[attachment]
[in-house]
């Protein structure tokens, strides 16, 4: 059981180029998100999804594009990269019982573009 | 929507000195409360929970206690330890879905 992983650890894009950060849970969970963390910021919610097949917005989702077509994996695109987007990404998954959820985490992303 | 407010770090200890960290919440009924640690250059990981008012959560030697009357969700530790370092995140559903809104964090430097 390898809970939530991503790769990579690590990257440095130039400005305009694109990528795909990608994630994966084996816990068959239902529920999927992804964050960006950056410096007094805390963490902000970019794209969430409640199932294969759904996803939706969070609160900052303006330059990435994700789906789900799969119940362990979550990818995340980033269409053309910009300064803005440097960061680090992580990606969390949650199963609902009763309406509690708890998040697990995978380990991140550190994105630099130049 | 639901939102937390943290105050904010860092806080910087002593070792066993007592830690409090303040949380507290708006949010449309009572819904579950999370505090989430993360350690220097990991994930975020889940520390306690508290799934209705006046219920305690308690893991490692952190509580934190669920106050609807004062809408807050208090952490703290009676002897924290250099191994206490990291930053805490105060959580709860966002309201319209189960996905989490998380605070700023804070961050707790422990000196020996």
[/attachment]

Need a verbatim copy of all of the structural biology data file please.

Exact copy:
[in-house]
């Protein structure tokens, strides 16, 4: 059981180029998100999804594009990269019982573009 | 929507000195409360929970206690330890879905 992983650890894009950060849970969970963390910021919610097949917005989702077509994996695109987007990404998954959820985490992303 | 407010770090200890960290919440009924640690250059990981008012959560030697009357969700530790370092995140559903809104964090430097 390898809970939530991503790769990579690590990257440095130039400005305009694109990528795909990608994630994966084996816990068959239902529920999927992804964050960006950056410096007094805390963490902000970019794209969430409640199932294969759904996803939706969070609160900052303006330059990435994700789906789900799969119940362990979550990818995340980033269409053309910009300064803005440097960061680090992580990606969390949650199963609902009763309406509690708890998040697990995978380990991140550190994105630099130049 | 639901939102937390943290105050904010860092806080910087002593070792066993007592830690409090303040949380507290708006949010449309009572819904579950999370505090989430993360350690220097990991994930975020889940520390306690508290799934209705006046219920305690308690893991490692952190509580934190669920106050609807004062809408807050208090952490703290009676002897924290250099191994206490990291930053805490105060959580709860966002309201319209189960996905989490998380605070700023804070961050707790422990000196020996």